"Tell her to do what she has to do, or else she'll end up like Kuciak" - is one of the messages allegedly exchanged between the former deputy Justice Minister Monika Jankovská and Marián Kočner, who is under investigation for ordering journalist Ján Kuciak's murder. The story about their messages, which was published by the daily Denník N on Thursday, also indicates that while Monika Jankovská held a position at the Justice Ministry, she was influencing judges in favor of Kočner in the case of the TV Markíza promissory notes. While Jankovská stated that the leaked communication between her and currently imprisoned Kočner is "a great delusion" and "forgery", a number of politicians, even those from her own Smer SD party are voicing their criticism.
"Given the gradually surfacing information, it is right that Ms. Jankovská is no longer serving as a deputy minister. Now, further steps are up to the police and the Prosecutor's Office that have free hands to act as they should," Prime Minister Peter Pellegrini announced following the published information. Jankovská, however, has not yet been charged in this matter. "The investigator is acting in this matter, therefore, we will not comment on it in order not to thwart or complicate the investigation," explained the spokesperson for the Special Prosecutor's Office Jana Tökölyová. Also Justice Minister Gábor Gál said that Jankovská should be accused. "If it is true that these transcripts have been provided to the media from criminal files available to law enforcement authorities, the police should immediately press charges," Gál announced, adding that only after that can he act from his position.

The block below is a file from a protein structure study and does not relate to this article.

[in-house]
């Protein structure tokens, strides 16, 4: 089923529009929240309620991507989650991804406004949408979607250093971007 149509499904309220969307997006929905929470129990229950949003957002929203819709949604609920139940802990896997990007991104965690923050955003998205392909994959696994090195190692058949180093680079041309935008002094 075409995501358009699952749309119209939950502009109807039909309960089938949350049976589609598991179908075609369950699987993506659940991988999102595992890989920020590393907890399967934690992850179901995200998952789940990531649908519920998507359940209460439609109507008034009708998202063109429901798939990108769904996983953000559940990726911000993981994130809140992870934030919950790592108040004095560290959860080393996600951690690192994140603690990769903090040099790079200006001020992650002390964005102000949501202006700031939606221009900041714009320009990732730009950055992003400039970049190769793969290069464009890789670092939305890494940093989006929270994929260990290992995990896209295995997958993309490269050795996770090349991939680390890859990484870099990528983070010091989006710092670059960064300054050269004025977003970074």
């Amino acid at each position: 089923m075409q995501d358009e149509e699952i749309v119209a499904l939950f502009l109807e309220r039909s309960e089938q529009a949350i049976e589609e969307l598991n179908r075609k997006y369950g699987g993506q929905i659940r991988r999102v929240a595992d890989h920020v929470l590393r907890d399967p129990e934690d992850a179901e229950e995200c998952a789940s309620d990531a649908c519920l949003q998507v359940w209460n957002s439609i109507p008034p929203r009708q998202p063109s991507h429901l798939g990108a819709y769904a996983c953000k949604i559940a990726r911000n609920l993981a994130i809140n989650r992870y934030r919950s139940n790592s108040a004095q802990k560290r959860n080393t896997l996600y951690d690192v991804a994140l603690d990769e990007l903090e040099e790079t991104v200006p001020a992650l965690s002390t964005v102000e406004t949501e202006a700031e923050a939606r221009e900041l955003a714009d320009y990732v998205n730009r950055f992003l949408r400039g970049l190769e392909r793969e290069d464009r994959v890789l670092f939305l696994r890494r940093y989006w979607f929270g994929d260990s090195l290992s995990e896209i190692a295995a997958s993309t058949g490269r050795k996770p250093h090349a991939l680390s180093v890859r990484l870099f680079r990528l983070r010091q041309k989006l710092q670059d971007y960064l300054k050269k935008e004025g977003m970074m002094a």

At the beginning of September, Monika Jankovská stepped down from her post over the resulting scandal and returned to her previous position as a judge. Coalition as well as opposition politicians are urging the Justice Minister and Judicial Council to take action against Monika Jankovská. According to the junior governing Most-Híd party, until the court's final ruling is known, Monika Jankovská should not perform a judge's duties and should resign from the post of judge immediately. "As long as there is even a possibility of any court case being presided over by judge Jankovská or other judges, whose links to the mafia are not yet known, Slovakia cannot be considered to be a state that respects the rule of law," stated MP Alojz Baránik for the opposition Freedom and Solidarity party.
Meanwhile, Slovaks show the lowest amount of trust in the independence of their courts compared to the rest of the European Union. About 64 percent of Slovaks do not trust the courts, according to a survey conducted by the Focus agency this summer. Slovaks consider corruption to be the biggest problem of the country's justice system.